In 2015, David Cameron’s Conservatives swept to an unexpected victory in the UK general election after weeks of polling groomed the public to believe a nail-bitingly close outcome was in the works. The following year saw the British public served with another shock blow to their expectations when Leave trumped Remain in a referendum to decide whether Britain should leave the EU, a result not even those that campaigned for the outcome had come to expect. Then in November, the US (and the world), were treated to the biggest blow yet when a Trump defied the odds to win the presidency over Hillary Clinton.
“If people don’t have confidence in what you’re doing, there’s no point. So if people don’t have confidence in polling, what’s the point in doing it? They’re not going to listen,” says Gower. “That’s why we wanted to go back and look at the methodology and now we have something we’re really satisfied with that we can stand behind when people do have questions.”
Gower, who was in the US last year covering the election for Newshub, also notes that much of the distrust also stems from “reckless” analysis by those in the media. After all, Nate Silver, renowned numbers geek and founder of FiveThirtyEight, wrote in the aftermath of the election result that, “There was a modest polling error … but even a modest error was enough to provide for plenty of paths to victory for Trump. We think people should have been better prepared for it. There was widespread complacency about Clinton’s chances in a way that wasn’t justified by a careful analysis of the data and the uncertainties surrounding it.”
Gower sees Trump’s victory as the final wake-up call for those in the fourth estate, saying that “It’s not so much the data that they were getting, but some of the analysis the media were doing off the data.”
“That is a cause of professional reflection. They’ve made these mistakes, and one of the lessons of that is we get the best data and then we interpret the data. We don’t go beyond it, extrapolate it, take it further than it needs to go because that’s when you get a US situation,” he says.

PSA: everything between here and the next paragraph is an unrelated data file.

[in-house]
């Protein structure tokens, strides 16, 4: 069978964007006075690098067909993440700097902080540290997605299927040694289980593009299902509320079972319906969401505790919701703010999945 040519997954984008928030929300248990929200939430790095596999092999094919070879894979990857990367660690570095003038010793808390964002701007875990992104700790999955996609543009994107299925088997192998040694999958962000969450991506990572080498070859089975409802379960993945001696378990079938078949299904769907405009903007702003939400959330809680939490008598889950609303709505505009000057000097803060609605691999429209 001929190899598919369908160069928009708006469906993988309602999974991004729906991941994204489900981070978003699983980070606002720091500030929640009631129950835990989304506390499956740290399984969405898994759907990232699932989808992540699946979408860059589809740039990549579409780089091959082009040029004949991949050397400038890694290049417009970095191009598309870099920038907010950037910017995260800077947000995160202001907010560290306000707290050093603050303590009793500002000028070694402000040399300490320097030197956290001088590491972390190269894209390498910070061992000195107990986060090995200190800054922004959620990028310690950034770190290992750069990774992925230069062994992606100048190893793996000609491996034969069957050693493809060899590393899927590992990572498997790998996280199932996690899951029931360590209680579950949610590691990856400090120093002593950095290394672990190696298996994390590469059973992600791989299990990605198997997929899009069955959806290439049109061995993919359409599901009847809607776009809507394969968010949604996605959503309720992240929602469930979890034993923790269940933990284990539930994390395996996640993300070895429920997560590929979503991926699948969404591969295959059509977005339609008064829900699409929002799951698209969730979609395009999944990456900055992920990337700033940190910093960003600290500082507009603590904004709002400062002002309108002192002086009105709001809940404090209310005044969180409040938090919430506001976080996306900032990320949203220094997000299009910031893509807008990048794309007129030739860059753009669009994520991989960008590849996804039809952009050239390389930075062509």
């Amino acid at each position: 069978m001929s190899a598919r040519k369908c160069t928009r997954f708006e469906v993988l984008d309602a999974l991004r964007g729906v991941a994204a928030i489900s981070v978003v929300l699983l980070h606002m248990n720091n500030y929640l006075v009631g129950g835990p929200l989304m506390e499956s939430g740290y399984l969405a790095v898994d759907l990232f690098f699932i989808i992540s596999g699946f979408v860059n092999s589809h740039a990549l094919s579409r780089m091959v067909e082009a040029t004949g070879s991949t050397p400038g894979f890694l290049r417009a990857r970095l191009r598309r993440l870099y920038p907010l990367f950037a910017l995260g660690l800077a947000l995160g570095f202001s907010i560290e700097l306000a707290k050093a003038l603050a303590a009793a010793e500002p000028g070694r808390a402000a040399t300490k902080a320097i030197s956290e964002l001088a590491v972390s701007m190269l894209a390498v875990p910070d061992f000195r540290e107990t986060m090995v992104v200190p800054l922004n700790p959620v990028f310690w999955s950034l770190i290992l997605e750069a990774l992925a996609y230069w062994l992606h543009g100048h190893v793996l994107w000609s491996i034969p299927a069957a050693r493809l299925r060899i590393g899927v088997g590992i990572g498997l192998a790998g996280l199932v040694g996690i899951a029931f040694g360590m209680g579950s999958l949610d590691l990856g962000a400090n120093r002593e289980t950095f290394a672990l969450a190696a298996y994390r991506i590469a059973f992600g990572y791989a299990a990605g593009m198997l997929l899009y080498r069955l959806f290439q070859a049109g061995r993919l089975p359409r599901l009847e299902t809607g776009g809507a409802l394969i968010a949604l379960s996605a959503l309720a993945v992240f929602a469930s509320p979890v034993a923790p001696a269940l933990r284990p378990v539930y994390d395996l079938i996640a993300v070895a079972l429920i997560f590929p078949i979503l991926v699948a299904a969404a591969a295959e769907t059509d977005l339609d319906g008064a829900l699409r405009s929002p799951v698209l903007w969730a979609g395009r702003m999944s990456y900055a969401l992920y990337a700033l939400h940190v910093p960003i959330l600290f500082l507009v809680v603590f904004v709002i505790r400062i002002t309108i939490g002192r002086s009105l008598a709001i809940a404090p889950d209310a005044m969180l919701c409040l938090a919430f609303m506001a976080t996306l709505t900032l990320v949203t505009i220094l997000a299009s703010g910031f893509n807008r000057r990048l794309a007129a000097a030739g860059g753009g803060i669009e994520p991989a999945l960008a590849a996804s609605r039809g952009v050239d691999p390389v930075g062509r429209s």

“The interpretation of data by the media is crucial. You can have this methodology that we’re using and have it be bang on and perfect, but I could be too loose with the way I analyse and present that data, and all that hard work can be undone by that. So in the end, it comes down to me and the other people who present it.”
Luckily, in New Zealand, things are a little less dire, and with the country’s more straightforward MMP system (no states, no electoral colleges, no long-winded process), polling can be done in a much simpler way. And with the first Newshub poll released earlier in the month, Gower says the results are telling.
“Despite all the noise around the superannuation rise, National is on the right side of that argument. People are, by a majority, pretty happy with it. I think the National Party probably knew that because they would’ve been doing their own polling ahead of it. So they were always confident they could come out and win it,” he says.
“We also see Jacinda Ardern, for instance (who’s polling higher than Little). The polls have helped us identify a potential political phenomenon.”
“We’re not guessing anymore about how it’s going down, we’re using data with our analysis. It’s not just me saying ‘I think’, I’m able to use the data to actually add that to my analysis.”
“But like any poll in election year, they’re going to go up and down and we’re going to see a lot more different results before September.”
 Moy, P., & Rinke, E. M. (2012). Attitudinal and Behavioural Consequences of Published Opinion Polls. In C. Holtz-Bacha & J. Stroembaeck (Eds.), Opinion Polls and the Media: Reflecting and Shaping Public Opinion (pp. 225-245). Basingstoke: Palgrave Macmillan.
 Bradburn, N. M., & Sudman, S. (1988). Polls & surveys: Understanding what they tell us. San Francisco: Jossey-Bass.